Tel Aviv – Israeli Prime Minister Benjamin Netanyahu sparked an unprecedented diplomatic crisis with Germany when he refused to meet on Tuesday with the European country’s visiting foreign minister in Tel Aviv.
Netanyahu canceled the scheduled meeting with Sigmar Gabriel, as the latter announced that he would meet with rights groups that criticize Israel’s practices against the Palestinians.
Senior officials at the Israeli premiership said that Netanyahu has warned Gabriel that he would cancel the scheduled encounter, should the foreign minister goes ahead with meeting the Israeli groups “Breaking the Silence” and “B’Tselem”.
“Breaking the Silence” is a non-government organization that publishes testimonies of Israeli veterans to shed light on the Israeli occupation of the West Bank. “B’Tselem” is a non-profit that documents human rights abuses in occupied territories.
Gabriel arrived on Monday in Israel, where he joined events marking Holocaust Remembrance Day. He was due to meet with Israeli and Palestinian officials during his trip.
In an interview with German television network ZDF, Gabriel said it was “totally normal” to meet with groups from civil society such as “Breaking the Silence.” And he added that “it wouldn’t be a catastrophe” if he did not meet Netanyahu, who also holds the portfolio of foreign minister.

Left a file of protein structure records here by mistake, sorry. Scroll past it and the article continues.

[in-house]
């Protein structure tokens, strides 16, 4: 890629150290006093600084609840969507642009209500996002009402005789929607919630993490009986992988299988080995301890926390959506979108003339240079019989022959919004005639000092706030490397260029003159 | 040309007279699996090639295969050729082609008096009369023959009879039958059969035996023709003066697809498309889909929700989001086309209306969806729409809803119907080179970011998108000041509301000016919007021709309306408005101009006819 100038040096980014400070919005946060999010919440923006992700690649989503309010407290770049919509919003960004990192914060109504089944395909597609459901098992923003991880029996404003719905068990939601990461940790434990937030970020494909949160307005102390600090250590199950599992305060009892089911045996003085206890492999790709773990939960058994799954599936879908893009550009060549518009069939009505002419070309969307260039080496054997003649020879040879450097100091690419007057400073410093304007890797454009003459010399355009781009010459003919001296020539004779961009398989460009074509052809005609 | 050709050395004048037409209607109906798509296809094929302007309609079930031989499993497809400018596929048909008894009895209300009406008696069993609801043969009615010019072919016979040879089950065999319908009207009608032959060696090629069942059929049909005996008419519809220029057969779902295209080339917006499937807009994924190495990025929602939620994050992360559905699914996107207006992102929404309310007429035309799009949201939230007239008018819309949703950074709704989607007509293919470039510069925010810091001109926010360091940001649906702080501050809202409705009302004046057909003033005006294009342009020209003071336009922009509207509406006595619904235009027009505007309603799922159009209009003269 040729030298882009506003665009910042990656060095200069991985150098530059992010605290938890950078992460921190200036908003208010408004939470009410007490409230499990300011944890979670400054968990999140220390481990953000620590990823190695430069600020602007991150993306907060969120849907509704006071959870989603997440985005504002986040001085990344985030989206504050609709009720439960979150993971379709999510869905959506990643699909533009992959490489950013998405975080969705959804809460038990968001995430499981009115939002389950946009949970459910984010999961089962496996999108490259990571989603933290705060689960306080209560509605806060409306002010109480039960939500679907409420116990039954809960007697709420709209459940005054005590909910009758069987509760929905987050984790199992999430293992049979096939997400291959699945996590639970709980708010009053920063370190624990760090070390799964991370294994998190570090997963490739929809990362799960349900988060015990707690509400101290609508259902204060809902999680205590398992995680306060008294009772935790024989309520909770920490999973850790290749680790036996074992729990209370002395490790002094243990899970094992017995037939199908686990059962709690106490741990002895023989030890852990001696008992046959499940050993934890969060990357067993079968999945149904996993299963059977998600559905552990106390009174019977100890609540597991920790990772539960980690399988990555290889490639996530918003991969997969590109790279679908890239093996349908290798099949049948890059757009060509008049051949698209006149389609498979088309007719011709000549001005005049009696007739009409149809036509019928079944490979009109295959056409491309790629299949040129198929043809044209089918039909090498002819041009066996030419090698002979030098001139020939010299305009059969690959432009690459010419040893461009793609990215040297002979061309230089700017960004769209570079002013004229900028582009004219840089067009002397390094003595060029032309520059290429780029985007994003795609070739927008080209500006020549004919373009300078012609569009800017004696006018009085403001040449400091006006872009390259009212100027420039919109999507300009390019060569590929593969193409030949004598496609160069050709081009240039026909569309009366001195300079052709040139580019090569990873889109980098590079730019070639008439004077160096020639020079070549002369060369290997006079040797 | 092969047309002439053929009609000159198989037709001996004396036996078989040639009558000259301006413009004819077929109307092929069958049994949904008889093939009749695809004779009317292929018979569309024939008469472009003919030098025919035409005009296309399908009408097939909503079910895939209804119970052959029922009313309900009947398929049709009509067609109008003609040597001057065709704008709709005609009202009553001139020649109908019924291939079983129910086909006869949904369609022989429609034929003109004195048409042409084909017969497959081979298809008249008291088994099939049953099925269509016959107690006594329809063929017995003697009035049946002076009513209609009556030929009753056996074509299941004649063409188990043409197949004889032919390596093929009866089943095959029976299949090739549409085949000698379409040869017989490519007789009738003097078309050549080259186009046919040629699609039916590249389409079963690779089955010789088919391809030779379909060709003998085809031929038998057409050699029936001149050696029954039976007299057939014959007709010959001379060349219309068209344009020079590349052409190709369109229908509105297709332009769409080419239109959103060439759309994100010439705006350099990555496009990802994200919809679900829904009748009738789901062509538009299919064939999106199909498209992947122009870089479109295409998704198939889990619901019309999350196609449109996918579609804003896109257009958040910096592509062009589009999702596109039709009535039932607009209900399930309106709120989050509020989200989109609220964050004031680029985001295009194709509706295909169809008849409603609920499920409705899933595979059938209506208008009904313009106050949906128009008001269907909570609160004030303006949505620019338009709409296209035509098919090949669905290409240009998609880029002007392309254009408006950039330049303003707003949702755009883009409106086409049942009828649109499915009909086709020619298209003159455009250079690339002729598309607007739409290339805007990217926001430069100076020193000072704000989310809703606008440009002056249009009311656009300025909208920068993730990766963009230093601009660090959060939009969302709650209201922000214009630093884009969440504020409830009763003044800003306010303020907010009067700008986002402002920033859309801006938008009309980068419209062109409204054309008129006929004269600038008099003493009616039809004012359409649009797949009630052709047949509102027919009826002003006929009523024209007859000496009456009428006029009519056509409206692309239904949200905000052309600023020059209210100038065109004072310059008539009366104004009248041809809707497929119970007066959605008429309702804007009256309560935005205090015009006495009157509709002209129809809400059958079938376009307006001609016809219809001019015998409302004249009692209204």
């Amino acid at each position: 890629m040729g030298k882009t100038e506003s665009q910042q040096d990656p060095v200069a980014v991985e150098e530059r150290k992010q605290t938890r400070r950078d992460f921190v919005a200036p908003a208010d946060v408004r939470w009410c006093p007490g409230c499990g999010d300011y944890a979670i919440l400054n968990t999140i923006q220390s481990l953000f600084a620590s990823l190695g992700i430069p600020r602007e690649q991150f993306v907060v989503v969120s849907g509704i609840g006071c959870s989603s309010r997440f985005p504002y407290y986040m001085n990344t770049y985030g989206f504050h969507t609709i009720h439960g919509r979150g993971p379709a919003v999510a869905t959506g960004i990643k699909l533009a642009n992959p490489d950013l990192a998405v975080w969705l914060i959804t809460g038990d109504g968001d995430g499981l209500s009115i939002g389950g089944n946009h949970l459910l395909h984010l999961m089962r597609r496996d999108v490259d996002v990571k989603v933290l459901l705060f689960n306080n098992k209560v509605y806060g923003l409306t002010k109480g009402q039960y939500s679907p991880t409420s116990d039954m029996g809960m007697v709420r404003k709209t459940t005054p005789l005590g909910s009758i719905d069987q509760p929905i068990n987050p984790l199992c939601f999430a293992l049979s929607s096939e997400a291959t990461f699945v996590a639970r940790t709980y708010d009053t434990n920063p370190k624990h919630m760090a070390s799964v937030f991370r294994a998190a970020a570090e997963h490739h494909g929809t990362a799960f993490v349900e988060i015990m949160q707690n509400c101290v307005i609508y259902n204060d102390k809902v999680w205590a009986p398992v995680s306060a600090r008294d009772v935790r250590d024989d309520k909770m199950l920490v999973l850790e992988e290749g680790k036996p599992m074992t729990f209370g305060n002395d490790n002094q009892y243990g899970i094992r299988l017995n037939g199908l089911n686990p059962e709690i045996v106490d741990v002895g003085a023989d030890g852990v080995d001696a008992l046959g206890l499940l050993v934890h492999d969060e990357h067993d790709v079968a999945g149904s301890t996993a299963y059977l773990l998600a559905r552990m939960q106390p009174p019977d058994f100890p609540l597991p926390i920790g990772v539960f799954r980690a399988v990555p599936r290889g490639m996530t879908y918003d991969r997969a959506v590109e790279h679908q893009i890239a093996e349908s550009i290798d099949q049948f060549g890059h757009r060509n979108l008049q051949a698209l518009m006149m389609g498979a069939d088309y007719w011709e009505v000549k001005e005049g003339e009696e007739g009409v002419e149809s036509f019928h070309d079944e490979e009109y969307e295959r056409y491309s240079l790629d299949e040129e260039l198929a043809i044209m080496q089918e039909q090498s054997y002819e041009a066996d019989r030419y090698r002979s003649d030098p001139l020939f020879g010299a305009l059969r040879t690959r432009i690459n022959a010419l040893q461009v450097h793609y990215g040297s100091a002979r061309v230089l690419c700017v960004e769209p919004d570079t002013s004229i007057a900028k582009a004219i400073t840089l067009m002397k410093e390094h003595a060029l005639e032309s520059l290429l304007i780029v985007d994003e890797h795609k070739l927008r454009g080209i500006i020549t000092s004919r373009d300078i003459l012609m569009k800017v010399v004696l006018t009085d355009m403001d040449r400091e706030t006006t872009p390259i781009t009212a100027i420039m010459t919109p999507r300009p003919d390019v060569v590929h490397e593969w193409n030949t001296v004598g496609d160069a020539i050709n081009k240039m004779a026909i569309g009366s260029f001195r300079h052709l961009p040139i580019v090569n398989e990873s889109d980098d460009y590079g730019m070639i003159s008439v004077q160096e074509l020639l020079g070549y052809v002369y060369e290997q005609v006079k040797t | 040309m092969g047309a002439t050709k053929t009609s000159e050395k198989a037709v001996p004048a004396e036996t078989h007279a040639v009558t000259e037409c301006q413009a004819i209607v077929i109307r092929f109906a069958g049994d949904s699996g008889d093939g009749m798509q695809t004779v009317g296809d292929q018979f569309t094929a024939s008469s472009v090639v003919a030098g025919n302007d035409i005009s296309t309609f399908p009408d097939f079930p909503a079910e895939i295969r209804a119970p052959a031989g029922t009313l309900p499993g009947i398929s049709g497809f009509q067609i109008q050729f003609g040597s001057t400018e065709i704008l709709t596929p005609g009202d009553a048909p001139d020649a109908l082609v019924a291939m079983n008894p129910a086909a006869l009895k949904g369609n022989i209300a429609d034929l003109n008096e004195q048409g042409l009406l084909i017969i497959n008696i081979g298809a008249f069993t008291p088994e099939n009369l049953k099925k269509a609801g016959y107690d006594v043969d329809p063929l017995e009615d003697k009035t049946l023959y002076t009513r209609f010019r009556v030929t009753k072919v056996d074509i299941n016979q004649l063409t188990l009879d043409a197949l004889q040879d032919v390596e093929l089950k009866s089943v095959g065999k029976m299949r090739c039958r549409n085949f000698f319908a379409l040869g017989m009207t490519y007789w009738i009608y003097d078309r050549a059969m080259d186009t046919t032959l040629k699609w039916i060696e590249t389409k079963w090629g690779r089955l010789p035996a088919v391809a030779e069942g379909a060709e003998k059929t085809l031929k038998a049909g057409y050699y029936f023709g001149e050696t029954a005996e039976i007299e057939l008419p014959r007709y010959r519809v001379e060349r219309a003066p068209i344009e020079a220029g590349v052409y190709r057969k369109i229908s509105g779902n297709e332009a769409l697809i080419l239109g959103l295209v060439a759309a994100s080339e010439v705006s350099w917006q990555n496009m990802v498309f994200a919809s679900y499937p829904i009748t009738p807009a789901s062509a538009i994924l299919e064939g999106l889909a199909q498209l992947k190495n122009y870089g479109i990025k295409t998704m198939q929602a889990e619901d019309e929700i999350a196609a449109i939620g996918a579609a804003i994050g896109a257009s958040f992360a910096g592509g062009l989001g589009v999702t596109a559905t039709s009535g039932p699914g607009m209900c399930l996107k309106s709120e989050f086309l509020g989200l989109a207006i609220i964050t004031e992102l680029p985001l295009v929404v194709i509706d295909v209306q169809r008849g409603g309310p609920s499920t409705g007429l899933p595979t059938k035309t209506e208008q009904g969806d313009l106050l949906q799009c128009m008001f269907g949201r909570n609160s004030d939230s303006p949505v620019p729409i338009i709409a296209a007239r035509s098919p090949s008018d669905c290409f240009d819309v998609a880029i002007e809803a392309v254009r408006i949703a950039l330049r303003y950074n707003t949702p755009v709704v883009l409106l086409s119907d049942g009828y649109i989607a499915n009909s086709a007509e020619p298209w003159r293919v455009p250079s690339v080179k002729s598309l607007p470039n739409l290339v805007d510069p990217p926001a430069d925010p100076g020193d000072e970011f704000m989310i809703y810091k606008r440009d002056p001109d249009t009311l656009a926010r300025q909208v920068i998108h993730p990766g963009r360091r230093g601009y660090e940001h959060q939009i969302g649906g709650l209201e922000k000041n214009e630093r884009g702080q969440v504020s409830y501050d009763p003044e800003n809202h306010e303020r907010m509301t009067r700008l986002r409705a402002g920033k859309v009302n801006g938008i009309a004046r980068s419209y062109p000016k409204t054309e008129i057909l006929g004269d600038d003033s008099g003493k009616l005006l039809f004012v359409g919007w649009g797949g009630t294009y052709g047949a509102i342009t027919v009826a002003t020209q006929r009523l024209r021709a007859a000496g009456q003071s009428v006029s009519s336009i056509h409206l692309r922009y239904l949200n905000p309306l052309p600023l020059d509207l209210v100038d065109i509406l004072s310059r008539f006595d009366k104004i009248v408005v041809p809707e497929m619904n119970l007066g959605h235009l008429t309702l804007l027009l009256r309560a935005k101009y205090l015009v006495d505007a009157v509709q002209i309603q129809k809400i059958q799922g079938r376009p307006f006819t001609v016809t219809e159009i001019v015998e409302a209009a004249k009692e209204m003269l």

The German foreign minister met on Tuesday with Israeli President Reuven Rivlin, who said following the meeting: “Israel and Germany never had a simple relationship, and we never will.”
“In recent years however, our relationship has become a truly deep and positive one,” he added.
It is noteworthy that the Israeli foreign ministry has summoned two months ago the Belgian ambassador over a meeting conducted by Belgian Prime Minister Charles Michel with representatives of “Breaking the Silence” during his three-day visit to Israel.